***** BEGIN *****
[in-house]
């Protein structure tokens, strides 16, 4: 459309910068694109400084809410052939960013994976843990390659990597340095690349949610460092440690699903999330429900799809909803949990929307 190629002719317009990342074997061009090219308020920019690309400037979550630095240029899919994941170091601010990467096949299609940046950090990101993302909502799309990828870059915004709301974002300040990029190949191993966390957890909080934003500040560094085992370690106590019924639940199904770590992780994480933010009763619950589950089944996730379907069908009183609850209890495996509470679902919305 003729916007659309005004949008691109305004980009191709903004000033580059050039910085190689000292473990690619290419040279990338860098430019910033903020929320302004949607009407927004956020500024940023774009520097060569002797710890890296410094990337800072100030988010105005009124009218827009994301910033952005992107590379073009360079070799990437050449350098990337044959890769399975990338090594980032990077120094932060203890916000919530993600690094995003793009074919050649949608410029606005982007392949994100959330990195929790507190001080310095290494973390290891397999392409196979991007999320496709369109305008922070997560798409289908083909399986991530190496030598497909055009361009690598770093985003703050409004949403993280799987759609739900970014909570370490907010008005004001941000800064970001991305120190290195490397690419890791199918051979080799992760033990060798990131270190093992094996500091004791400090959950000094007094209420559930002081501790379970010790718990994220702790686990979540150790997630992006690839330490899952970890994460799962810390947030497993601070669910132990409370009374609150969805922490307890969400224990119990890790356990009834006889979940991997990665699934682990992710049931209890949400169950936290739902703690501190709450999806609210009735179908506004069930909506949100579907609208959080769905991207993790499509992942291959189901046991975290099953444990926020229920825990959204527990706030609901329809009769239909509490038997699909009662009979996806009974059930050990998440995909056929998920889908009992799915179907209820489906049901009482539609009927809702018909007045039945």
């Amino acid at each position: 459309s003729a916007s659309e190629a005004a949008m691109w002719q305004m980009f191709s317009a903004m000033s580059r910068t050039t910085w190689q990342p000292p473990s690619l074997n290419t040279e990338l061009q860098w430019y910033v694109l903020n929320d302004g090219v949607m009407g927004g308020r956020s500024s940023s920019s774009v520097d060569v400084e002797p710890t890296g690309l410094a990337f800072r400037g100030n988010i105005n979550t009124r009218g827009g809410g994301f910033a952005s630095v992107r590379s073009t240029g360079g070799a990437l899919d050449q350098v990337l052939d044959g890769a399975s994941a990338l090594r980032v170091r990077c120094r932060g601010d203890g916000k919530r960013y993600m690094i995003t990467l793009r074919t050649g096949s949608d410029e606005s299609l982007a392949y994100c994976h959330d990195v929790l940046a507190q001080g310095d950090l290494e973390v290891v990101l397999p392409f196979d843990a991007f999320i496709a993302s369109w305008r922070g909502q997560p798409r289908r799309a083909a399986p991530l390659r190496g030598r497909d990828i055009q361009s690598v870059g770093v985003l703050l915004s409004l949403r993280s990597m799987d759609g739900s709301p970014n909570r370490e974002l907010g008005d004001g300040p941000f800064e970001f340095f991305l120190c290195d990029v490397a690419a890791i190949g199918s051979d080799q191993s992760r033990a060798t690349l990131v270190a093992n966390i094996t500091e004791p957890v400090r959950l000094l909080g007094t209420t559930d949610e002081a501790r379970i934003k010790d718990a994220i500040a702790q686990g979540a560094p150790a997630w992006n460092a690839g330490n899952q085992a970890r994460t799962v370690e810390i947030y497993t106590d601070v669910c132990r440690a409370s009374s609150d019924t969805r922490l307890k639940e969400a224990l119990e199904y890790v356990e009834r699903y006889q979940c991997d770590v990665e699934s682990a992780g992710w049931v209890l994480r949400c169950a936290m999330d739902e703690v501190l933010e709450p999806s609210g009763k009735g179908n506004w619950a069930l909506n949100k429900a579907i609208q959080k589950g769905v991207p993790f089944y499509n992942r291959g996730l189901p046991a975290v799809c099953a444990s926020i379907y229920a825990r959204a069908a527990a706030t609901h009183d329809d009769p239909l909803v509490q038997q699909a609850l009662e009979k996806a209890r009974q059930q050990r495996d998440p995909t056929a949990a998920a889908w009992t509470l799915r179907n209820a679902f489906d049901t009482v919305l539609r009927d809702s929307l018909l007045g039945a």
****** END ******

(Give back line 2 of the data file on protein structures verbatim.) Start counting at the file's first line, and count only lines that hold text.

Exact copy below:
């Protein structure tokens, strides 16, 4: 459309910068694109400084809410052939960013994976843990390659990597340095690349949610460092440690699903999330429900799809909803949990929307 190629002719317009990342074997061009090219308020920019690309400037979550630095240029899919994941170091601010990467096949299609940046950090990101993302909502799309990828870059915004709301974002300040990029190949191993966390957890909080934003500040560094085992370690106590019924639940199904770590992780994480933010009763619950589950089944996730379907069908009183609850209890495996509470679902919305 003729916007659309005004949008691109305004980009191709903004000033580059050039910085190689000292473990690619290419040279990338860098430019910033903020929320302004949607009407927004956020500024940023774009520097060569002797710890890296410094990337800072100030988010105005009124009218827009994301910033952005992107590379073009360079070799990437050449350098990337044959890769399975990338090594980032990077120094932060203890916000919530993600690094995003793009074919050649949608410029606005982007392949994100959330990195929790507190001080310095290494973390290891397999392409196979991007999320496709369109305008922070997560798409289908083909399986991530190496030598497909055009361009690598770093985003703050409004949403993280799987759609739900970014909570370490907010008005004001941000800064970001991305120190290195490397690419890791199918051979080799992760033990060798990131270190093992094996500091004791400090959950000094007094209420559930002081501790379970010790718990994220702790686990979540150790997630992006690839330490899952970890994460799962810390947030497993601070669910132990409370009374609150969805922490307890969400224990119990890790356990009834006889979940991997990665699934682990992710049931209890949400169950936290739902703690501190709450999806609210009735179908506004069930909506949100579907609208959080769905991207993790499509992942291959189901046991975290099953444990926020229920825990959204527990706030609901329809009769239909509490038997699909009662009979996806009974059930050990998440995909056929998920889908009992799915179907209820489906049901009482539609009927809702018909007045039945």